There are big, broad desks in adjacent offices for new inhabitants in the new Huntsville Fire & Rescue (HFR) headquarters on Clinton Avenue. Good luck keeping the office-holders behind those desks.
Tim Barnack (above right) and Derrick Stuckey (left), with a combined 53 years’ service in the department, were named last month as deputy chiefs by Chief Howard McFarlen. They replace the retired Steve Britton and David McComb.
Anything we can make better we will, but we’re already going in a good direction.”
Barnack, 55 years old, who has overseen the training program for HFR, will be tasked with much of the planning for the organization and Stuckey, 53, most recently the district chief in south Huntsville, will assist McFarlen in day-to-day operations.
“Chief Barnack plans long-term, and I’m the one to implement his plans,” Stuckey says with a wry grin. “We want to provide high-quality service to the citizens. Chief McCombs did an excellent job and I’m just taking the reins and keeping it in the middle of the road. Anything we can make better we will, but we’re already going in a good direction.”
Much like athletes who spend countless hours in grueling practice for the comparatively short time of an event, firefighters must also train extensively to be prepared.
The program administered by Barnack (and still under his indirect supervision in the new role) was both for cadets in training and for current HFR members. Firefighters are required to spend more than 210 hours a year in training, and specialized divisions – rope rescue, hazmat, etc. – many more beyond that. It means that in a typical 24-hour shift, a firefighter might well be involved in two or three hours of training.
While their focus will be on administrative duties, Stuckey proudly reminds “I still carry my bunker (firefighting gear) in my truck,” and Barnack will remain on-call for search-and-rescue missions, a particular passion for him.
Stuckey eager to ‘pass knowledge down’
His mom would claim he always had an interest in becoming a firefighter, from visiting a family friend at a local station. But Stuckey stocked shelves at Kroger’s, loaded tires at the Dunlop plant, was a self-employed builder and managed the service department at Southern Home and Hearth.
The latter wasn’t far from a fire station, and a friend-of-a-friend meeting encouraged led to a firefighters’ application 23 years ago for Stuckey, a father of four (Tristan, Remy, Miles and Kelly) with his wife Karen, a pediatric intensive care and neonatal nurse at Huntsville Hospital.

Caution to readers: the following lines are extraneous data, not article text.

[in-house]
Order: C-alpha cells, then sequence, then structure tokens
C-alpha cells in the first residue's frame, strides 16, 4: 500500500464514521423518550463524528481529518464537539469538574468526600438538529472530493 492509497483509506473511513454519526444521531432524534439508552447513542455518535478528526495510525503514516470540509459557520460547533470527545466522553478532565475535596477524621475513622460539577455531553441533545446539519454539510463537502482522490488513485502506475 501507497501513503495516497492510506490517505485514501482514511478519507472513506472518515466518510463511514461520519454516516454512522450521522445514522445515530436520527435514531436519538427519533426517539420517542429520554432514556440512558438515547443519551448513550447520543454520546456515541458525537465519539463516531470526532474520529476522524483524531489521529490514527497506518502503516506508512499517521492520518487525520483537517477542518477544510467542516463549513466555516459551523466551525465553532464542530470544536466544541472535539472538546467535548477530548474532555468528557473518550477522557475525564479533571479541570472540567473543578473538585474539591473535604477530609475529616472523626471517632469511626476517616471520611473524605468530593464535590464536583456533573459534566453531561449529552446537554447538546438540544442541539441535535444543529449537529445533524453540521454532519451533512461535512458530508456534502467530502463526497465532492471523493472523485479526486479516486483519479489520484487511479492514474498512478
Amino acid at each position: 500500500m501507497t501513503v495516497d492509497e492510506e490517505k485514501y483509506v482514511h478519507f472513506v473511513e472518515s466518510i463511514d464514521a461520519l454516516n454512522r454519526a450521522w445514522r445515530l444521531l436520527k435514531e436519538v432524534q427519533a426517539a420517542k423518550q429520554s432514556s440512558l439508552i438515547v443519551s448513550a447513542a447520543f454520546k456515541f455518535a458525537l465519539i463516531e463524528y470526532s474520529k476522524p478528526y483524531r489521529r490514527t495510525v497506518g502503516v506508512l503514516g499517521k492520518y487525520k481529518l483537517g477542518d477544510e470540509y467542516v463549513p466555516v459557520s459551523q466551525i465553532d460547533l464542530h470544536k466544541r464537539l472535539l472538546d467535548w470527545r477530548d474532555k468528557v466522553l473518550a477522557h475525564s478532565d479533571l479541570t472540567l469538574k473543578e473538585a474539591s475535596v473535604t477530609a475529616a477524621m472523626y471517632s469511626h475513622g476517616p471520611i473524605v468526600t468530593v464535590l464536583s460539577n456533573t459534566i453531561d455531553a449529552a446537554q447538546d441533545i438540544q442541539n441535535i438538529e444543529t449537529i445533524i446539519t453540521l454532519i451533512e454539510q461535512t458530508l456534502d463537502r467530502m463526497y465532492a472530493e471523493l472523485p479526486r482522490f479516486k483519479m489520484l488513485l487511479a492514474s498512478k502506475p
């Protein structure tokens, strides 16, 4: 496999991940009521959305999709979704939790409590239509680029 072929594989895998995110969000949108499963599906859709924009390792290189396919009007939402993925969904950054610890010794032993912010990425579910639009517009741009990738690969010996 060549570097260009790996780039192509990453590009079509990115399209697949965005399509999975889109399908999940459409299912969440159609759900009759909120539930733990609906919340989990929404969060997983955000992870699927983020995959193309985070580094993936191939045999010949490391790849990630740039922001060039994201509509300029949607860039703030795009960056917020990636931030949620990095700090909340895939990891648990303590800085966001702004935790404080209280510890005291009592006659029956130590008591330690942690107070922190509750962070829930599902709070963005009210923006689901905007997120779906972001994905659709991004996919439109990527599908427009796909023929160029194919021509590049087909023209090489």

As he rose through the ranks, the foundation of the job remained strong. As he says, “It was a struggle when I made District Chief because I love to fight fire and be active.” He has gone from the front lines into a coaching role, occasionally still appearing on the scene of fires to support the crew.
He takes seriously his role as mentor, “training rookies and showing them what they can get away with as far as heat and building some confidence. What builds an aggressive, confident firefighter is being there doing it. It’s a passion to educated firefighters to become good officers one day. You’ve got to keep passing the knowledge down.”
Like many firefighters, Stuckey can share frightening stories, like the apartment fire in which he and a colleague were fully engulfed in a burning room only to have a ceiling collapse on their hose, “and the water went pffttt and completely cut off.”
Barnack’s mountain biking pays off
Barnack was “working in a factory, making widgets, and I don’t think anybody cared about that except the stockholders.” On the side, he volunteered in numerous capacities, including the rescue squad and as an EMT. The fueled his passion to help others, and led to his applying to become a firefighter.
“And 28 ½ years later,” he says, “it’s the best choice I’ve ever made.” Let’s make that second-best; there is his wife, Kippie, to consider.
Barnack made another life-choice nearly 30 years ago. He was climbing a set of stairs “and I was winded when I got to the top. I didn’t want to be an old man.” Realizing he needed to get back in shape, he started riding a bicycle. He rides mountain bikes and road bikes, and registered 10,000 miles last year. He even won the season series for his age group in the local mountain biking club.
His trail riding has taken him all over Monte Sano. Britton used to joke that, “Not only does Barnack know all the trails, he knows the names of all the rocks.”
The “local knowledge” has paid off on several rescues on which he’s assisted – though always on foot and not on his bike.
It wasn’t long ago that a young woman began a late-afternoon hike and became disoriented. It wasn’t until late at night her boyfriend reported her missing. Barnack was called to the scene at 2 a.m. and could pinpoint from the woman’s Facebook post where her hike had begun. Though rain had since fallen, he could discern an occasional footprint, and the pawprint of the woman’s dog. He tracked her for six miles before finding her in mid-morning, cold and afraid, but safe.
That’s why, as Barnack sits behind a big new desk on a recent morning, he says of his fresh promotion, “It’s not going to take me out of the woods.”